The Widest Prairies (2013) focuses on the wild horses of Dayton, Nevada, famed as one of the first settlements of the gold rush in the West. These horses once symbolized the freedom, possibilities and dreams associated with the American West but now, much like this faded ideal, their very existence is under threat from changing political and economic conditions. This series of photographic encounters depicts the horses as part of a shifting landscape, exposing their resilient character as they visit towns and trailer parks in search of food and water.
Dumas visited the area of Dayton three times over a period of five months; therefore she was able to observe the wild horses in different seasons. She searched and found the horses in the mountains and hills they traverse. Usually she would run into the horses in the residential areas in Dayton and surrounding towns. People are nowhere in sight, as if the horses had taken over the area.
It is becoming increasingly rare that animals live free from us. Unbound by our interference they are yet almost always affected by our presence. Through the constant changes of our societies and behaviors, wild animals and people are bound to meet each other on once separate and now ever more shared territories. Their habitat seemingly overlapping ours, as it is, we set foot in theirs, long ago.
Marie-José Jongerius is a photographer and researcher, based in Amsterdam. In her landscape pictures she looks for boundaries, limits and edges between nature and the manmade world. Where are the interfaces between the organic and the artificial world, and do they fail or succeed? Jongerius tells stories about mankind, not by making pictures of us, but pictures of the traces we leave behind us. She observes geography with an attentive eye for those singular details that make up our daily lives and asks the viewer to consider where we live and how we relate to our respective environments. Her work is not only visual, but also the result of long periods of investigation to confront popular belief and clichés to reality.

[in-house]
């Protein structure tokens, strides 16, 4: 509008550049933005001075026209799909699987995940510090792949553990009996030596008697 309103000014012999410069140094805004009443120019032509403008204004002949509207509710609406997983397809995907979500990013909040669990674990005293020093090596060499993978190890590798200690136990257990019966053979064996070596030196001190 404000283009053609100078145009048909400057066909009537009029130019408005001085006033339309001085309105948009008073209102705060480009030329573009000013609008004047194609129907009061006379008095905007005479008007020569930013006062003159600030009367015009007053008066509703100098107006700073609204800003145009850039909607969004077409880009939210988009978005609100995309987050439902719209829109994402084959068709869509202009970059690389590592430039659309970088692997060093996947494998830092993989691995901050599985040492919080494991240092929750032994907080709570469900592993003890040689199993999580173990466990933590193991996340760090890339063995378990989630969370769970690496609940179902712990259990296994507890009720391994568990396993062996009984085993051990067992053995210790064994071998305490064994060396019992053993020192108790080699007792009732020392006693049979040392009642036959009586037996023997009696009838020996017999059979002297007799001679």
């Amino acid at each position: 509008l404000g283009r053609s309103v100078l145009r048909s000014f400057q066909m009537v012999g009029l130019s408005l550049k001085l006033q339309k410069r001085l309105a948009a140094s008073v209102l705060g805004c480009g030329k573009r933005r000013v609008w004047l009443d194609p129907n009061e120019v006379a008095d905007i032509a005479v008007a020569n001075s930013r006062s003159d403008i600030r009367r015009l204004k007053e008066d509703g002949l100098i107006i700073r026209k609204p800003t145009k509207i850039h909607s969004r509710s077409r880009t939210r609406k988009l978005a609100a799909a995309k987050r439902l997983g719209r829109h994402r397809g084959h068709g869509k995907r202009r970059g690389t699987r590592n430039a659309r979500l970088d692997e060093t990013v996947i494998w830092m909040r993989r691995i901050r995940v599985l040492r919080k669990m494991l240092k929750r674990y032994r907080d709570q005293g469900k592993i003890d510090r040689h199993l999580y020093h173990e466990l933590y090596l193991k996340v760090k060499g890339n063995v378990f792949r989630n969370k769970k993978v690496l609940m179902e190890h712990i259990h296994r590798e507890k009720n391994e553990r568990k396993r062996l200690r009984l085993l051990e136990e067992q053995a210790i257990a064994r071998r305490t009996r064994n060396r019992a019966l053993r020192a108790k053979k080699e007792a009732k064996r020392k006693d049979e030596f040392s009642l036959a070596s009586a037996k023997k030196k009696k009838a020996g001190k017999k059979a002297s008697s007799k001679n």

For her latest series Los Angeles Palms Jongerius travelled to Los Angeles to capture the iconic Mexican fan palm. In the postwar era, these palms grew into symbols of urban Los Angeles and became familiar fixtures on the horizon. The entertainment industry also magnified their stature; advertisements, TV shows, movies, song recordings, and music videos produced in Southern California made ready use of street palm imagery. Jongerius revisited the most iconic and historic sights in the Los Angeles area to portray the palms, which have all contributed to the iconic image of the city.
Most of these palms were planted in LA for the 1932 Olympic games. Due to lack of water and care, this palm tree will slowly disappear from the streetscape within a decade or two. Jongerius worked with a technical camera, capturing the palm tree somewhere between 4.00 and 8.30am. People never feature in her photos, which create a rather eerie feeling given the fact that the Los Angeles area has about 4 million inhabitants.